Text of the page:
By Alexi Falson, 30 Sep, 2021
Review - Toyota Prius
AF By Alexi Falson September 27, 2021
The Toyota Prius is well-known for its game-changing hybrid engine design that the company introduced way back in 1997.
Upon its release, the Prius copped its fair share of criticism, predominantly in terms of its styling and underwhelming engine performance that led consumers to believe that the future was going to be slow. Since then, however, Toyota has been working away at making the Prius an exciting futuristic family sedan that is not only capable of work commutes and school runs, it’s also more exciting than you’ve probably been led to believe.
Today, we’re going to have a look at the two variants within the Prius lineup, and see how much value, equipment, safety and economy is on offer in the latest generation. The company is intent on showing that they have created a familiar-feeling, yet futuristic vehicle that is sure to impress families, but how well has Toyota hit this brief? Let’s find out.
Starting Price: $45,825
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Toyota Prius - I-TECH (HYBRID) Specifications
|Fuel type||UNLEADED PETROL/ELECTRIC|
|Engine configuration||VARIABLE DOUBLE OVERHEAD CAM / 16 valves|
|Engine RPM||5200 / 3600|
|Fuel tank size||43.0|
|Fuel usage specs||3.4 / 0.0|
|ANCAP security rating||5|
For more details and other variants, check Toyota Prius car page.
How Much Does It Cost?
The Toyota Prius range is available in two variants, which kicks off from $38,365 for the base model Prius Auto and stretches out to $45,825 for the range-topping Prius i-Tech Auto.
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What Features Does the Toyota Prius Have?
The entry-level Toyota Prius comes riding on a set of 15-inch aerodynamic alloys, and receives auto-levelling Bi-LED headlights, as well as LED daytime running lamps and fog lights, automatic wipers, electronically-adjustable side mirrors, smart entry system, active cruise control, a reversing camera, climate control, head-up display, 7.0-inch infotainment system with Apple CarPlay and Android Auto, as well as satellite navigation and DAB+ radio, which is paired with a 10-speaker sound system from JBL and also receives wireless smartphone charging.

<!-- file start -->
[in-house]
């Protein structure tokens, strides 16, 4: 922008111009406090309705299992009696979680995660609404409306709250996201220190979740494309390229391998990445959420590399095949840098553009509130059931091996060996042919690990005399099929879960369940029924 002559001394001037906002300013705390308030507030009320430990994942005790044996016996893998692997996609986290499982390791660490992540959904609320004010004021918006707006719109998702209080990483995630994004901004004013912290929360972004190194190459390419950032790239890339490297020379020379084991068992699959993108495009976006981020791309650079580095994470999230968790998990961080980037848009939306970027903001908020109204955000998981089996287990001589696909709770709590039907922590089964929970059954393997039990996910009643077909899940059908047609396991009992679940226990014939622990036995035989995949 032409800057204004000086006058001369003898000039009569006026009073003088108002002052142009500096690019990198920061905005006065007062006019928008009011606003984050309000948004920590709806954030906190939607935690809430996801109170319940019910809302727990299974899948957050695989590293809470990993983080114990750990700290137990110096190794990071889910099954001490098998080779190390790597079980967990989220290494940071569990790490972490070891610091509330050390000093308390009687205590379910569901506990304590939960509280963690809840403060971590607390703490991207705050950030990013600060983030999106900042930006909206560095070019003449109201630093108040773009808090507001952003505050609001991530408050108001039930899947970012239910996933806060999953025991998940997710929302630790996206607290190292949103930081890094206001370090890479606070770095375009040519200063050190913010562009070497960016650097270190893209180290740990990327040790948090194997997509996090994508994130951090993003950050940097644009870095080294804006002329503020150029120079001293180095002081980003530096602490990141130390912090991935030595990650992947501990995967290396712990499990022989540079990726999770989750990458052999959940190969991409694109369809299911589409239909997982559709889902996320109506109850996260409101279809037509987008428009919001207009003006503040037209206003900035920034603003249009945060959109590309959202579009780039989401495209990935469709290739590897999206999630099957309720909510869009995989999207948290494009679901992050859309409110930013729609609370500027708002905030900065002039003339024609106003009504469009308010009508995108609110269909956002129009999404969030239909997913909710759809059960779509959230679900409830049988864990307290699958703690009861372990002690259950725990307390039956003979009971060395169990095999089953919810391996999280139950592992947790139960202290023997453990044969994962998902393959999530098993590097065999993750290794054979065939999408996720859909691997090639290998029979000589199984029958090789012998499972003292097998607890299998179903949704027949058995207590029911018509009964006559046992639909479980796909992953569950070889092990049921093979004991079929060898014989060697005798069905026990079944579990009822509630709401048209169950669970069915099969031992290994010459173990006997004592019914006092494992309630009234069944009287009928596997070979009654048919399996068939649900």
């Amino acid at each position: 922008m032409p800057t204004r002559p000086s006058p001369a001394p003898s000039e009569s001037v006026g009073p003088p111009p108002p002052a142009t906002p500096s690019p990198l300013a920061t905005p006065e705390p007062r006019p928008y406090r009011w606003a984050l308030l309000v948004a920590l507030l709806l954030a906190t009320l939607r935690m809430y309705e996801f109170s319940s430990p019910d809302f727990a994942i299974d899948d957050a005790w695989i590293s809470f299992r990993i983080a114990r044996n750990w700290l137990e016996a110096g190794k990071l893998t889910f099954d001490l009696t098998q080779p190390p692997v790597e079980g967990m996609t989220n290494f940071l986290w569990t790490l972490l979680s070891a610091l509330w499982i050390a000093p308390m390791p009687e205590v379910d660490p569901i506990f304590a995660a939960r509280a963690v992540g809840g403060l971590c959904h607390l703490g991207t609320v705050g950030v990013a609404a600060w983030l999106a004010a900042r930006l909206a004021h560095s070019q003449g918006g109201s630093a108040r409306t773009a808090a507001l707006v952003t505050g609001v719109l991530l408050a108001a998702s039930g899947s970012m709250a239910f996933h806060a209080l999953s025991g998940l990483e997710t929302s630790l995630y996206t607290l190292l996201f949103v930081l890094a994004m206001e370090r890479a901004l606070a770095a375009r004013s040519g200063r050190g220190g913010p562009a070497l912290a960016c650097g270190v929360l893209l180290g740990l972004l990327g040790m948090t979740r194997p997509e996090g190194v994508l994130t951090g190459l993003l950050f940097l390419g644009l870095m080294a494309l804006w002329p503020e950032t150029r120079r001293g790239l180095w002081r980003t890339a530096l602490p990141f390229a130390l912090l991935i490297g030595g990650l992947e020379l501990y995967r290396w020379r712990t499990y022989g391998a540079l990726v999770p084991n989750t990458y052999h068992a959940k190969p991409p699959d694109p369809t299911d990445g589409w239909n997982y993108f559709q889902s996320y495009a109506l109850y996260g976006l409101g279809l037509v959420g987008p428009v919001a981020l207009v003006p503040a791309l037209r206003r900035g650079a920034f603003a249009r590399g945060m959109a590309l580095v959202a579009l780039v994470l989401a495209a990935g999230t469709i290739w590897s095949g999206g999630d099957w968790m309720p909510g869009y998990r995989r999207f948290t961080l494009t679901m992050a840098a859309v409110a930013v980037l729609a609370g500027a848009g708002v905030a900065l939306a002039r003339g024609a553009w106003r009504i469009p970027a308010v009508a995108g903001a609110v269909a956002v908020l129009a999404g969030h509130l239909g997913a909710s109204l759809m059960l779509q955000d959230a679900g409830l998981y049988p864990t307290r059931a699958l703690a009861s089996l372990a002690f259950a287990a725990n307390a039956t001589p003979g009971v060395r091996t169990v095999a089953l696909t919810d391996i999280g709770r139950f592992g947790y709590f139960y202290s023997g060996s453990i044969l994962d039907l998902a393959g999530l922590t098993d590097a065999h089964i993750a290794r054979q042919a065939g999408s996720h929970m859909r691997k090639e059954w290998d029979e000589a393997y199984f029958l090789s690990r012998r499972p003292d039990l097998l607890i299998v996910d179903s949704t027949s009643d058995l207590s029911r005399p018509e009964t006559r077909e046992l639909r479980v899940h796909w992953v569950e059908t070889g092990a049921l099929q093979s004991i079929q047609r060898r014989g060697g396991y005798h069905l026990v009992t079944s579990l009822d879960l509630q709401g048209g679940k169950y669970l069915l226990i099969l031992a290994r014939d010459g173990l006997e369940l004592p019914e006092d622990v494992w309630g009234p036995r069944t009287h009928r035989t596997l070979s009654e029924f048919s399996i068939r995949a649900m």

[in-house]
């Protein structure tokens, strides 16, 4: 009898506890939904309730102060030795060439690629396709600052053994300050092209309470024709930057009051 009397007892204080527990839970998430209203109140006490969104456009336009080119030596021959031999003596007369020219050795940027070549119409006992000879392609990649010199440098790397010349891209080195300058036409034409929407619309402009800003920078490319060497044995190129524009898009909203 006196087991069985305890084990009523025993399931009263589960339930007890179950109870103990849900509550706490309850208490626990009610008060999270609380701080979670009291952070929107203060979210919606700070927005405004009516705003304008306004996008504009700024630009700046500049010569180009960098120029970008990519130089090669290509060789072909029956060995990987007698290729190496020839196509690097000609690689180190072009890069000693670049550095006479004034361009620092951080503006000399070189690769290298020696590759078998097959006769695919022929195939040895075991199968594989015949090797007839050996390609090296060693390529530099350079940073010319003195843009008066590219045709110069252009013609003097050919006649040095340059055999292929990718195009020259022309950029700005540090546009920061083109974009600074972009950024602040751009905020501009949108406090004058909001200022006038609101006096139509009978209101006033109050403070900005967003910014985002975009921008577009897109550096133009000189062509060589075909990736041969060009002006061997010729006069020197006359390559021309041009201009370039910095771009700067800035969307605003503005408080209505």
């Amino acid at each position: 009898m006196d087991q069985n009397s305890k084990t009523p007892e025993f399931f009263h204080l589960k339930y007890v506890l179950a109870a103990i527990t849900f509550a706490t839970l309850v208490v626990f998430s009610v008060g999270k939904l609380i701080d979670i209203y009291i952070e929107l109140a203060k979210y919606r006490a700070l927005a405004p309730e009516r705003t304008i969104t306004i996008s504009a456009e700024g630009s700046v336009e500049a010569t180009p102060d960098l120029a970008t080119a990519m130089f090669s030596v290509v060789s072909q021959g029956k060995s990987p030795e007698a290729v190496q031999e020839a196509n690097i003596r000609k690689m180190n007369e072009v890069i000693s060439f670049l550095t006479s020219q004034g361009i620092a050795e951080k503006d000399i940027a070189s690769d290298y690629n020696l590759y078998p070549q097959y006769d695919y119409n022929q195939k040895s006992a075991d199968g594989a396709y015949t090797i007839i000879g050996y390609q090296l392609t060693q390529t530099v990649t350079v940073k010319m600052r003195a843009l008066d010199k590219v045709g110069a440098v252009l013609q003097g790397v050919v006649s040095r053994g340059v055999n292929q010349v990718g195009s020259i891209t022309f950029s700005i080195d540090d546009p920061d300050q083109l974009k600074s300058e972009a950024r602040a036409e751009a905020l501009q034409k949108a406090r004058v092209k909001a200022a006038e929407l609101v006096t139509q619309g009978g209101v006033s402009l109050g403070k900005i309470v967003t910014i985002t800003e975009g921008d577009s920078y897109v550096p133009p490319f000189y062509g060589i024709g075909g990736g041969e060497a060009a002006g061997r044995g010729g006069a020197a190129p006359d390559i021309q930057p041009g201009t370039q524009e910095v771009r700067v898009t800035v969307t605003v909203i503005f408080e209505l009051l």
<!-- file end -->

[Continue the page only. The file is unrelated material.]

Opting for the flagship Prius i-Tech variant adds a larger set of 17-inch aero-efficient alloy wheels, as well as heated seats for the driver and front passenger, keyless entry and start as well as blind-spot monitoring and rear cross-traffic alerts for the active safety system.
15-inch alloys with aerodynamic design
7.0-inch infotainment system with DAB+, Sat-nav, Apple CarPlay & Android Auto
Bi-LED headlights with LED daytime running lamps
Active cruise control
10 speaker JBL sound system
Wireless smartphone charging
17-inch alloys (Prius i-Tech)
Heated front seats (Prius i-Tech)
Keyless entry and start (Prius i-Tech)
Rear cross-traffic alerts & blind-spot management (Prius i-Tech)
Toyota Prius Colours
|Glacier White||Frosted White|
|Silver Pearl||Feverish Red|
Is it Comfortable to Drive?
The Toyota Prius is an extremely relaxing and user-friendly car to drive, and does a great job in eliminating the unnecessary stresses of your commute. Toyota has done a great job in making the Prius feel like it’s from the future while maintaining all the familiar hallmarks of the vehicles it is known and loved for. The company has obviously spent a lot of time making the cabin a peaceful environment while reducing the noise from outside and vibrations through the chassis. This means that as you’re driving along, you’re often treated to pure silence.
Also impressive is the fact that, while you might not expect it, the Prius is actually surprisingly fun to drive, thanks mostly to the added electric power on offer in the hybrid drive system. The Prius’ hybrid system features a 1.8-litre petrol engine paired with an electric motor, and a nickel-hydride battery pack sitting under the rear seats. Power is thrown to the wheels via the electric motors, with the petrol engine acting as a little on-board generator, which massively reduces its fuel consumption. Charge can be eaten-up by slow speed driving and traffic jams, though, which is something to keep in mind. The downside to this system is that you can feel the added weight, however the Prius’ chassis and suspension does a great job in disguising the added weight.
Around town, the Prius is a compliant and extremely polite companion. The acceleration on offer is more than adequate for the average driver, although it doesn’t pack the same punch as a pure EVs that receive larger electric motors. In reality, though, that much power is very rarely needed, and the Prius proves fantastic around town, with a smooth CVT transmission and light steering rack that makes low speed turns and squeezing into tight car parks a simple task.